Children Work on Armed Services YMCA Contest Entries
By Rudi Williams
American Forces Press Service
WASHINGTON, Mar. 11, 2005 The Armed Services YMCA and the U.S. Navy Museum invited about 30 students from the Fort Belvoir (Va.) Elementary School to the museum at Washington's Navy Yard today to learn the history of the Navy and to work on their 2005 ASYMCA art and essay contest entries.
Ambrianna Bankston, 11, a sixth grader at the Fort Belvoir (Va.) Elementary School, works on her drawings for entry into the 2005 Armed Services YMCA art and essay contest. About 30 children from the school were invited to the Navy Museum at Washingtons Navy Yard for a brief naval history lesson and to work on their projects. Photo by Rudi Williams
(Click photo for screen-resolution image);high-resolution image available.
"We have our mobile display of last year's winning poster and essay entries here in the museum," said retired Navy Rear Adm. Frank Gallo, national executive director of the Armed Services YMCA. "We'll give the students a tour of the museum, and they'll have time to work on their essays and posters. These are part of our poster contest, which is part of Military Family Week in November.
"We provide prizes in the form of savings bonds in different categories and age levels for the essay on 'The Value of Reading,' which is an April program," Gallo continued. "The money for the poster contest is provided by Geico Insurance Company, and Lockheed Martin Corp. provides money for the essay contest.
Gallo said each contest normally gets about 2,500 entries.
The essay contest, he explained, promotes reading among children and teens from active duty or retired Army, Navy, Marines, Air Force, Coast Guard, National Guard and Reserve families. Children of Defense Department civilian employees are eligible to compete for an honorary category. One $500 first-place prize and one $100 second-place bond will be awarded in categories for Grades 1 and 2, 3 and 4, 5 and 6, and 7 and 8. Students in two high school categories -- Grades 9 and 10 and Grades 11 and 12 -- will be awarded $1,000 bonds for first place, and $200 bonds for second place. In addition, there are two $100 bonds for essays of honorable mention.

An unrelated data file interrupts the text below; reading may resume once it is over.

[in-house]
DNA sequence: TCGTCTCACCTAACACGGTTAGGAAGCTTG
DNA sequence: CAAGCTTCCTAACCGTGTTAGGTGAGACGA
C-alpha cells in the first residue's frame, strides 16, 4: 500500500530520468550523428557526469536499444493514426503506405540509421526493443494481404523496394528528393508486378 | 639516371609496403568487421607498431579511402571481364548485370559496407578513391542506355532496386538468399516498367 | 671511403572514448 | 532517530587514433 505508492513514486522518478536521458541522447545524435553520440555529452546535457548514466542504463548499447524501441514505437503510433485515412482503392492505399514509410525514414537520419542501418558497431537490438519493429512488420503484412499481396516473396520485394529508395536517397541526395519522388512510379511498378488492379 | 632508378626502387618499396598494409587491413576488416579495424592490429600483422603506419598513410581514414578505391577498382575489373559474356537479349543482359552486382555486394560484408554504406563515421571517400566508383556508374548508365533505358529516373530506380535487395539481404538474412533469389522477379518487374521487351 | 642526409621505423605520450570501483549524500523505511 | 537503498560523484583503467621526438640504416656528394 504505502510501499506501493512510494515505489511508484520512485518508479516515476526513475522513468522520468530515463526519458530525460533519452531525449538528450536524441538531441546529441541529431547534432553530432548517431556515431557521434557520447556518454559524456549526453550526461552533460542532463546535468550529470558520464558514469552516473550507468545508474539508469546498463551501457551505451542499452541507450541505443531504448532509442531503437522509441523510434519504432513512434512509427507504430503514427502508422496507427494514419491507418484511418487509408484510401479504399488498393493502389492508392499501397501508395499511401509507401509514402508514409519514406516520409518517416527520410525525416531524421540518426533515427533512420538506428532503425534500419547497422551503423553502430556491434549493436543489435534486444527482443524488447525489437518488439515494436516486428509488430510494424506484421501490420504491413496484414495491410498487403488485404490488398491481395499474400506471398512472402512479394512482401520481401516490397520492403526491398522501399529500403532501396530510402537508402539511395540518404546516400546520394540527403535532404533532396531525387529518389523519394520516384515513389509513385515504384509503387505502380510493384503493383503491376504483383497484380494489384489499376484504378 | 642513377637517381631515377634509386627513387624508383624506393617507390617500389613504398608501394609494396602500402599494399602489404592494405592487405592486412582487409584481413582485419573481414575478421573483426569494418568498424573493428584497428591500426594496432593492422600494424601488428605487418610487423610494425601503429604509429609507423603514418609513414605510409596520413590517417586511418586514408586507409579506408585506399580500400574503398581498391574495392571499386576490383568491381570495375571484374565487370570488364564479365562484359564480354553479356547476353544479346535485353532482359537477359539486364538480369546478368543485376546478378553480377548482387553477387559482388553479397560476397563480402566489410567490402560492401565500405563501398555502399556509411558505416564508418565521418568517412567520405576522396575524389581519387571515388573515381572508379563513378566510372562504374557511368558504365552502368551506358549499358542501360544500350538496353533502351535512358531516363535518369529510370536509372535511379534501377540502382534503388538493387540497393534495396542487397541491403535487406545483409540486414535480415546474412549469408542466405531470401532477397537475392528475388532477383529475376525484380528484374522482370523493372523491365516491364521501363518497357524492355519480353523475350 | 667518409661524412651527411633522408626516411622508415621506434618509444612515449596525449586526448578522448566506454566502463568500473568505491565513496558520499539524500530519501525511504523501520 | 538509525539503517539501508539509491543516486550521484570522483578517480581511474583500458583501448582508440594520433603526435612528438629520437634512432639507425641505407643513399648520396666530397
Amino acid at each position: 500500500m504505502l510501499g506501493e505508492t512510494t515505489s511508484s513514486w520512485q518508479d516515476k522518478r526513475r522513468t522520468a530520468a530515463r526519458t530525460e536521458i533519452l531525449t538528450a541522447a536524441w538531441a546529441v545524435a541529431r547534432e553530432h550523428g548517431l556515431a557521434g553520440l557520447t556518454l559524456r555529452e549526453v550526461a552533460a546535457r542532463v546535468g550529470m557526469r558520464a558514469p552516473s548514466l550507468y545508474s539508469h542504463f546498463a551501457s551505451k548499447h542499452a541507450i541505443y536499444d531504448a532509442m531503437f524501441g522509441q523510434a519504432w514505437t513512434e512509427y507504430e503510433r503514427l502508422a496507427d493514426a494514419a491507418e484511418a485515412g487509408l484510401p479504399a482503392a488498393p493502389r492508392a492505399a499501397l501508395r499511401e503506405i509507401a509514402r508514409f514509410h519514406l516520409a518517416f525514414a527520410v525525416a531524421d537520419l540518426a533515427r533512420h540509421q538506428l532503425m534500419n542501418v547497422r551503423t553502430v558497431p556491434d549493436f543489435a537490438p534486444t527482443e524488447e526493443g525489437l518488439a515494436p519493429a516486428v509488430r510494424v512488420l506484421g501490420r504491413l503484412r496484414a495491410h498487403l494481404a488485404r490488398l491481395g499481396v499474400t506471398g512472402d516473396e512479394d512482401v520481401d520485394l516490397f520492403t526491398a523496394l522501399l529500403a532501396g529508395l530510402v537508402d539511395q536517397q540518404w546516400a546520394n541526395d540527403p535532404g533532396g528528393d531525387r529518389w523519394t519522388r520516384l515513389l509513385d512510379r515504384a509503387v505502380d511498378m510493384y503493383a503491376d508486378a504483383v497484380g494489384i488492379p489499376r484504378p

The children were welcomed to the museum by Kim Nielsen, director of the Navy Museum, and Navy Capt. Pete Wheeler, acting director of the Naval Historical Center. Both men told the elementary school students that they have children and leaving the family behind is a difficult things, but there is always support available for those left behind.
Gallo told the Fort Belvoir children that not only is the parent in uniform a hero, but also the parent left behind, who must become a mom and dad at the same time. "I'm sure that your mom or dad that's in the service doesn't make the money they could make on the outside," Gallo pointed out. "Which means when something goes wrong when they're gone, your mom, mainly, becomes mechanic, fixes the washing machine, has to worry about the car."
Gallo gave the children a naval history lesson. He told them the American Navy came from the British navy. "There were people your age serving on those ships, because they were small," Gallo said. Therefore, he said, they had to use little people, whom they called "powder monkeys." They would go below and bring up bags of gunpowder to the big cannons between each shot.
"They used small people, and where do you get small people? Before they grow up," Gallo told the youngsters. "So a lot of them just like you served on those ships." He then told them what they'd be doing for their contest entries. "You're going to work on the essays and posters today, and the winners are going to be announced in May, and there are savings bond prizes in different categories," he said. "We get a lot of entries each year. So work hard, and you might be the recipient of one of the savings bonds."
Nielsen invited the children to look at the winning posters and essays on display in the museum. "We'd like to be able to show your work here on display next year," he said. When the children sat down in the museum's conference room to work on their posters and essays, Karin Hill, assistant director of education and public policy, told them that the drawings should be of their military family. She said if they didn't have time to finish what they're working on, they could take it home and mail the results in to ASYMCA.
The deadline for entering the art and essay contests is March 25. More information is available on the ASYMCA Web site or by calling (703) 313-9600, Ext. 10.